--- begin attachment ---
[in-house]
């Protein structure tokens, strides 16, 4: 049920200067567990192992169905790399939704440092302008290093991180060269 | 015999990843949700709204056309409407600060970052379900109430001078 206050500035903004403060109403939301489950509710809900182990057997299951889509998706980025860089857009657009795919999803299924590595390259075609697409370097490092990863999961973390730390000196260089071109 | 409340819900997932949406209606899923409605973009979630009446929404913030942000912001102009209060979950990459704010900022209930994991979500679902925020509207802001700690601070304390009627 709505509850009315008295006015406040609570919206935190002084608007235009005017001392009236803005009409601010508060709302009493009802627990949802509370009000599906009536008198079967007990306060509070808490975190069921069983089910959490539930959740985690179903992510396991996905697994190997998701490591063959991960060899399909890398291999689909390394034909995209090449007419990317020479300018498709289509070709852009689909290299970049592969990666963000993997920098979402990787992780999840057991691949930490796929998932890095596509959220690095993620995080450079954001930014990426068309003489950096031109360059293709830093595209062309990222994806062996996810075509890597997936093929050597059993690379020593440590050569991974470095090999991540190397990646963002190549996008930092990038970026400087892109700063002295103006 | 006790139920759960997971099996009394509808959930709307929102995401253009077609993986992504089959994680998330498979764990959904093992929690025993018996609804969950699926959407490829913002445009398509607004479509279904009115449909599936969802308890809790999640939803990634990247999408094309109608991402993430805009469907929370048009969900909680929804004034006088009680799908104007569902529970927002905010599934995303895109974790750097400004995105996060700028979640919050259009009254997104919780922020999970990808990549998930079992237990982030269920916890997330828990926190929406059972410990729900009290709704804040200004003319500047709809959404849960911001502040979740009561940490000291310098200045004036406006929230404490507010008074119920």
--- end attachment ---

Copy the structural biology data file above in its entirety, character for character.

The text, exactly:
[in-house]
């Protein structure tokens, strides 16, 4: 049920200067567990192992169905790399939704440092302008290093991180060269 | 015999990843949700709204056309409407600060970052379900109430001078 206050500035903004403060109403939301489950509710809900182990057997299951889509998706980025860089857009657009795919999803299924590595390259075609697409370097490092990863999961973390730390000196260089071109 | 409340819900997932949406209606899923409605973009979630009446929404913030942000912001102009209060979950990459704010900022209930994991979500679902925020509207802001700690601070304390009627 709505509850009315008295006015406040609570919206935190002084608007235009005017001392009236803005009409601010508060709302009493009802627990949802509370009000599906009536008198079967007990306060509070808490975190069921069983089910959490539930959740985690179903992510396991996905697994190997998701490591063959991960060899399909890398291999689909390394034909995209090449007419990317020479300018498709289509070709852009689909290299970049592969990666963000993997920098979402990787992780999840057991691949930490796929998932890095596509959220690095993620995080450079954001930014990426068309003489950096031109360059293709830093595209062309990222994806062996996810075509890597997936093929050597059993690379020593440590050569991974470095090999991540190397990646963002190549996008930092990038970026400087892109700063002295103006 | 006790139920759960997971099996009394509808959930709307929102995401253009077609993986992504089959994680998330498979764990959904093992929690025993018996609804969950699926959407490829913002445009398509607004479509279904009115449909599936969802308890809790999640939803990634990247999408094309109608991402993430805009469907929370048009969900909680929804004034006088009680799908104007569902529970927002905010599934995303895109974790750097400004995105996060700028979640919050259009009254997104919780922020999970990808990549998930079992237990982030269920916890997330828990926190929406059972410990729900009290709704804040200004003319500047709809959404849960911001502040979740009561940490000291310098200045004036406006929230404490507010008074119920």